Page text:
Faces | June 1995
By Peter Atkinson

After brushing the dust off themselves off after a three year absence, the band prove a little faith for a day, grants you more for a lifetime.

Two days after the 49ers made mincemeat out of the San Diego Chargers in the Super Bowl, San Francisco is getting back to normal-for the most part. The celebrating is done and the parties are over, but as FNM bassist Billy Gould notes, "the vomit is still on the streets." And perhaps some blood, too.

"There was some stabbings, I guess out of the happiness. I know when I'm in a good mood I like to go out and stab people," he laughs.

Gould was lucky enough to avoid any puking or stabbing incidents during the brief stretch, he was home around Super Bowl time. Indeed, he and his FNM mates had little time to relax at all, much less stick a knife in someone out of the elation from the 'Niners wing, as they readied for the release of the band's fifth album KFAD, FFAL and a European tour, as well as breaking in their second new guitar player in a year, Dean Menta (who replaced Trey Spruance, who replaced Jim Martin).

"Pretty much from my waking hours to my sleeping hours my time is going to be completely occupied with work," said Gould who, with Menta, keyboardist Roddy Bottum, drummer Mike "Puffy" Bordin and singer Mike Patton, was looking at working this sort of a schedule for the next year-and-a-half, the typical amount of time FNM spends on the road for an album.

The band has been off the road and out of the spotlight for quite a while, it's last album AD having been released in 1992. Gould is well aware of the situation, and, in fact, somewhat concerned.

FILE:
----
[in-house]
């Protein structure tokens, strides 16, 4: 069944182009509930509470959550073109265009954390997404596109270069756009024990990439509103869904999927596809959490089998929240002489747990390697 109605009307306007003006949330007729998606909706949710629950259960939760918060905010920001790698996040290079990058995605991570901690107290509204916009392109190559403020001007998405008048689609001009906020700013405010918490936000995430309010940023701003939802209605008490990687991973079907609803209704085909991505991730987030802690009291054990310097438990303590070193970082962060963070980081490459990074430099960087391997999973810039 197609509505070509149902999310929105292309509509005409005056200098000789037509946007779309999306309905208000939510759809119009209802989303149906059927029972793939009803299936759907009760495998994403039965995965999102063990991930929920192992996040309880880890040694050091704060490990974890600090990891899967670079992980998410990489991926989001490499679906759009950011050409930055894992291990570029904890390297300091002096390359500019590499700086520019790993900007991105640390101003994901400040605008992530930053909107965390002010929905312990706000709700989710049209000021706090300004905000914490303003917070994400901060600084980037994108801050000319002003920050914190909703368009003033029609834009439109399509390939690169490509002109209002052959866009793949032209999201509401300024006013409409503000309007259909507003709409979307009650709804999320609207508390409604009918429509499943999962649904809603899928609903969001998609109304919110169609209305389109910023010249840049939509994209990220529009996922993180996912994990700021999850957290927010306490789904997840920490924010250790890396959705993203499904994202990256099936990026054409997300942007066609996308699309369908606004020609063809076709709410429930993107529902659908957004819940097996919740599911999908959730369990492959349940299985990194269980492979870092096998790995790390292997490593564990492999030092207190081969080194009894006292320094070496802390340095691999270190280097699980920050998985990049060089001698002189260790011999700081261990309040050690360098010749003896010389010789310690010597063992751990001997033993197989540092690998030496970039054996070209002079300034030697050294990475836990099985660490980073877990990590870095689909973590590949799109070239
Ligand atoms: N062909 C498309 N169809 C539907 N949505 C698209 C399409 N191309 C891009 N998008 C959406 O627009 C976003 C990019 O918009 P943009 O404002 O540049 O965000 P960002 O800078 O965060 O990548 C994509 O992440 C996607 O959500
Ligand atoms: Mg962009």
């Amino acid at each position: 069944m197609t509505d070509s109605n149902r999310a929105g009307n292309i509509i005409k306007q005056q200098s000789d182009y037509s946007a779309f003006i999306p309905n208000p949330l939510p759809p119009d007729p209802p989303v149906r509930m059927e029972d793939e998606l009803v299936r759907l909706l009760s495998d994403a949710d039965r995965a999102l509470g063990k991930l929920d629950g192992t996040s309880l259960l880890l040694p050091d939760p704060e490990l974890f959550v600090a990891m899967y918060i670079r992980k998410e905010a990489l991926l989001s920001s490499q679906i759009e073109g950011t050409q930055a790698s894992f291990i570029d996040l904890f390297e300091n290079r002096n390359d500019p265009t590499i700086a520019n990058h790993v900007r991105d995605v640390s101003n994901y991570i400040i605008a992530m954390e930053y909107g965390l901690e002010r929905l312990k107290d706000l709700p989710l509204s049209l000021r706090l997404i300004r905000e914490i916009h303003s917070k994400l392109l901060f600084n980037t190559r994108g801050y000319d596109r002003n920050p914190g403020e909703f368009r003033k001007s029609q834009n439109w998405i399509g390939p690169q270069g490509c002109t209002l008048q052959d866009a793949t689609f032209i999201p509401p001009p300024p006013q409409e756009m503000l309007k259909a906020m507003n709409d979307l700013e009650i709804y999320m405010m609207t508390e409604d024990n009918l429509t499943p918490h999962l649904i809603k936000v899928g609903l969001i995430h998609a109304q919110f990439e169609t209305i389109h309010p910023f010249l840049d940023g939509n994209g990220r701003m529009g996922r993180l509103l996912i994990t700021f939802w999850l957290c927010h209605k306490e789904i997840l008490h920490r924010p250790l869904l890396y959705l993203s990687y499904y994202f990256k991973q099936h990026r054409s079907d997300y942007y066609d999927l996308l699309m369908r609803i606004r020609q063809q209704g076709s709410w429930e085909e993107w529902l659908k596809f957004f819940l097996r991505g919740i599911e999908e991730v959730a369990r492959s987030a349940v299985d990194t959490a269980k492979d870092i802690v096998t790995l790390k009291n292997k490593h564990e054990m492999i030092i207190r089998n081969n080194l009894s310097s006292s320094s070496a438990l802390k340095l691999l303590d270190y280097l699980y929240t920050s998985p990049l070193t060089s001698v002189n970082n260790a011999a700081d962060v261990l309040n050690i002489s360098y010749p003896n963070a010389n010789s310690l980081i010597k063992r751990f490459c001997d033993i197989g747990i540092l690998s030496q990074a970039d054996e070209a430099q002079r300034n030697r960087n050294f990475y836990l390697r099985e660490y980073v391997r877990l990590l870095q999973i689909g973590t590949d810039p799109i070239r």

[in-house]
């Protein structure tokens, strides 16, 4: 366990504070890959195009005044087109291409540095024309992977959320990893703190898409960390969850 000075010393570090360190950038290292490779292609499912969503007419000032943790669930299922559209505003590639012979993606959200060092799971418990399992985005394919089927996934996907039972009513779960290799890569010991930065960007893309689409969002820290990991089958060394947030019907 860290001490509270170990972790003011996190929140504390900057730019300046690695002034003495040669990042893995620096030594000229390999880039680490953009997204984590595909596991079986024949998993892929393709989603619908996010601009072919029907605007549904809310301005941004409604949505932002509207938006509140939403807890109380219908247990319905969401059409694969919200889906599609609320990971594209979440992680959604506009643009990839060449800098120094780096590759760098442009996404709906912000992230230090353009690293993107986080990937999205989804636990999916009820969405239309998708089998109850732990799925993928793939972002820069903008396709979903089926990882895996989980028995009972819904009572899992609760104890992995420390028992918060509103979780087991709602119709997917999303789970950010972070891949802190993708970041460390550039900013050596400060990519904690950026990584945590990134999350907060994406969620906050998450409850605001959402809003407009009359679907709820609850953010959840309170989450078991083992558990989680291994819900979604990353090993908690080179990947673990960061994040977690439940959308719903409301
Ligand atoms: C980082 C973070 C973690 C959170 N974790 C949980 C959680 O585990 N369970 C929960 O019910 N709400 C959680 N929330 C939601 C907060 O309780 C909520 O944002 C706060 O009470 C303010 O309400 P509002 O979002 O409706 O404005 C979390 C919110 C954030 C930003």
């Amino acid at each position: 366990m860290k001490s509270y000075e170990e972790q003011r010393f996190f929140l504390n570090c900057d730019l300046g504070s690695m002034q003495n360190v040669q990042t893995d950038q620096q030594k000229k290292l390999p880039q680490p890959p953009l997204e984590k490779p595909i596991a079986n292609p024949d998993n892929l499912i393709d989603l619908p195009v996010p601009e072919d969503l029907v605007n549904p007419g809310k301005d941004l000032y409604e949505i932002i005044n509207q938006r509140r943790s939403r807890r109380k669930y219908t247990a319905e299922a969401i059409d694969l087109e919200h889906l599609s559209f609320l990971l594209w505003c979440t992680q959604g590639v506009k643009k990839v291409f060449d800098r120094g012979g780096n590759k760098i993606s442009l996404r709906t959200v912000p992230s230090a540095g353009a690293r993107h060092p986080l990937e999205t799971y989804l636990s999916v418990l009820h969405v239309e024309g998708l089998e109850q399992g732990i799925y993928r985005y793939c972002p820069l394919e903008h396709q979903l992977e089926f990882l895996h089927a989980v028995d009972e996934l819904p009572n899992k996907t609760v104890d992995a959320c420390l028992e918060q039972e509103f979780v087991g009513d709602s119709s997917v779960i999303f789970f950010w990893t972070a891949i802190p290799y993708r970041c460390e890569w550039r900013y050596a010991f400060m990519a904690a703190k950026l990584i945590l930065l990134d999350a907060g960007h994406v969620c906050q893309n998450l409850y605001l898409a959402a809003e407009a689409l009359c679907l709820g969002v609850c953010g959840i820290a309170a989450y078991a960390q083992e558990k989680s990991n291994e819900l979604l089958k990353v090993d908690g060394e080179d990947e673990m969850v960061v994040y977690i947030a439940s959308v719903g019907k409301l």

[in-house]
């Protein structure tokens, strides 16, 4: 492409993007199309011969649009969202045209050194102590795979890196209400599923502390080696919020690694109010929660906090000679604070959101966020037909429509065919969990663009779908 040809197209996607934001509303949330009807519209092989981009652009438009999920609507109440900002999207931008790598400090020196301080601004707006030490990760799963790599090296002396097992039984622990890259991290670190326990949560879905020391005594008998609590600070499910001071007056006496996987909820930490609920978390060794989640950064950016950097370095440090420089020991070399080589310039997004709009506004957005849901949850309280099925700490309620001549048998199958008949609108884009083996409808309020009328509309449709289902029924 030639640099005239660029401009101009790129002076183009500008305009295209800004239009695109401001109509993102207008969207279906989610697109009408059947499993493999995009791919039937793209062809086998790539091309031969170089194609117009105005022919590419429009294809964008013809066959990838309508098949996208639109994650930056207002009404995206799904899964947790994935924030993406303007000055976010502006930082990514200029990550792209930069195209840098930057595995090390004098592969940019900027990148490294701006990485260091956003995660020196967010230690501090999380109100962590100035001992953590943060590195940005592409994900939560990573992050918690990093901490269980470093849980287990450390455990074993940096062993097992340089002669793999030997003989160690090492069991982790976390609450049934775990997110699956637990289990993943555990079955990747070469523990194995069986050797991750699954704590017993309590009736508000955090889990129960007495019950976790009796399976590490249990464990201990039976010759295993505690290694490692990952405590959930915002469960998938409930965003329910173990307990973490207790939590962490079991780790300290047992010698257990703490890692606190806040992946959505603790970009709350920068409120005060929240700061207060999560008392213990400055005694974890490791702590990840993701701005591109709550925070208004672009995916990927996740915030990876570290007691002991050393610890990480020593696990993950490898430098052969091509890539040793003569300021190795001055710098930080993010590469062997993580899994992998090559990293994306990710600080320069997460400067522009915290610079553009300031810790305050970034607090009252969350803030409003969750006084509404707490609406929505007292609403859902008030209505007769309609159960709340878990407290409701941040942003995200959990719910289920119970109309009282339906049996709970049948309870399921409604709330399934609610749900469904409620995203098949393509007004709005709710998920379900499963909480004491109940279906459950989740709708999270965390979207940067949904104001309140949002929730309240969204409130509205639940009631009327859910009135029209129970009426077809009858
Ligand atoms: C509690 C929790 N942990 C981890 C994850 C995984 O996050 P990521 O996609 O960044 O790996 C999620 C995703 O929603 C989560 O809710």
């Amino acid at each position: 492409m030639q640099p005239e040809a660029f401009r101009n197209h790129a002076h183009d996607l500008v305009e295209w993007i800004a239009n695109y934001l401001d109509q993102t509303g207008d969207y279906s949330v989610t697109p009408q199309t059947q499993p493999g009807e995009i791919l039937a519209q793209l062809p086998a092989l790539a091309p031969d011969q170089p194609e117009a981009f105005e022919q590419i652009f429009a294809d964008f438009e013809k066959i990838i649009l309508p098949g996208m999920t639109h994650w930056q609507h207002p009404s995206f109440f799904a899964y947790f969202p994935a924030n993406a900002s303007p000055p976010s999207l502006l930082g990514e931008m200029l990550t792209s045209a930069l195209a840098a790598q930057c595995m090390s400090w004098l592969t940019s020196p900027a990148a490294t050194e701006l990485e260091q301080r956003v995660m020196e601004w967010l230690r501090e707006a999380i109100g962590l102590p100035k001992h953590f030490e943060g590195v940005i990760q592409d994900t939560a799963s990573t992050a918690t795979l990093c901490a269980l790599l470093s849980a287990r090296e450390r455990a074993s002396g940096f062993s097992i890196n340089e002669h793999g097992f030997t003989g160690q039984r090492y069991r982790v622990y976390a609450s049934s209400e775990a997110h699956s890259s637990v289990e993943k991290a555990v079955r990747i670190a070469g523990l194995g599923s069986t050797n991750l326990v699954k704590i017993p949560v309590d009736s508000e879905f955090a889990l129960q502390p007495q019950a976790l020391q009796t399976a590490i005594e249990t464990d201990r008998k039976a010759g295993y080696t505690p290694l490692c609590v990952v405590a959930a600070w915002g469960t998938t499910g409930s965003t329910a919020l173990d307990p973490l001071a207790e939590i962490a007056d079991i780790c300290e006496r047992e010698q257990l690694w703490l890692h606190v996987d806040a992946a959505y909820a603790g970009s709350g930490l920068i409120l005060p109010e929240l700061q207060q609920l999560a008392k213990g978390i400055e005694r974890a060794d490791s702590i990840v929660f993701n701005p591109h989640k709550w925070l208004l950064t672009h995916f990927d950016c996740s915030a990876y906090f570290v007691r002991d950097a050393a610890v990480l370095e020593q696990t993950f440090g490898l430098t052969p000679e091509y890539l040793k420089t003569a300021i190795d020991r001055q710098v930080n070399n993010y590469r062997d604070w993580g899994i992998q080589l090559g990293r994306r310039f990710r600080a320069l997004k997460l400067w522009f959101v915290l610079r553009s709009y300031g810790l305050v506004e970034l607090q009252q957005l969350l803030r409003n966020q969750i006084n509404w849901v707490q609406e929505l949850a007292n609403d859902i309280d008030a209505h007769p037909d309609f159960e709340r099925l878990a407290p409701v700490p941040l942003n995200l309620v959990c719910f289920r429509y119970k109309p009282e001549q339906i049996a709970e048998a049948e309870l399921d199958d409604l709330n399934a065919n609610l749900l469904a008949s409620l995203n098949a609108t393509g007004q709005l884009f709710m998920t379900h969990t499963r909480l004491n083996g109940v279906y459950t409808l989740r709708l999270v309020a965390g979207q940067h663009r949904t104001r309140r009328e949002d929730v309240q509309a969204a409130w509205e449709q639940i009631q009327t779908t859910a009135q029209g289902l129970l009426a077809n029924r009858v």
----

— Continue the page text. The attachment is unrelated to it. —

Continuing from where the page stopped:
"Do people still remember who we are?" he wonders. "It's been three years. Several trends have come and gone, grunge is over already, it wasn't even happening when we were on the road."

FNM scared off a few fans with AD, a disturbing and deliberately ugly follow-up to the funk mentally TRT, the album which made the band overnight sensations after a seven-year career when MTV jumped all over the single "Epic." KFAD serves as something of an olive branch, although it's still a difficult listen.

On one end are "Get Out," "Cuckoo For Caca," "What A Day" and the first single "Digging The Grave," some of the most straight ahead rock songs FNM has done with their crunching riffs and simple, driving rhythms. On the other is the band at it's nuttiest or most unconventional. "Star A.D." swings like a cheesy Vegas production number, "Evidence" is a white-boy soul, "Take This Bottle" could hold it's own with any "My woman left me and I want to die" country tune, and "Just A Man features gospel-style backup vocals and a deliciously trite soliloquy mid song.

During an animated phone interview, Gould talked about KFAD, the inspirations and motivations of one of rock's most challenging bands, and the constant battle waged between FNM, the business and the audience over the music. He also spoke of guitar players new and old and what would possess a band to first cover a Black Sabbath's "War Pigs" and then The Commodores' "Easy."

FACES: Who is Dean Menta, and where did he come from? 
BILLY GOULD: He's an old friend of the band, he actually toured with us as a crew member. He played guitar at soundcheck because sometimes Jim (Martin) wouldn't come to soundcheck. It turns out he's a really good guitar player.

F: Is he "the guy" or just filling in? 
BG: No, we're looking at him as "the guy." I think we'd feel kind of embarrassed to have some fill-in member kind of thing, that's kind of sleazy. When I was skipping school and ditching work, I was doing it to play in a real band, so I don't want to give that up. Dean knows what he's getting into and that makes me feel good. Basically what you're doing is like going into the jungle together, you have to depend on each other to survive and I know he can handle it.

F: What happened to Trey Spruance, wasn't he supposed to be "the guy?" 
BG: Yeah, and actually I think he thought he was too good and we really didn't have any personal problems with him. We definitely didn't have any musical problems because he did a great job on the album. I think he freaked out about the touring, how much commitment the band requires. Touring is what really made our band, and the way we see it, it's not going to come easy doing the music that we do, so we gotta make it work. When you tour the way we do, it's not for everybody. It's hard f*cking work.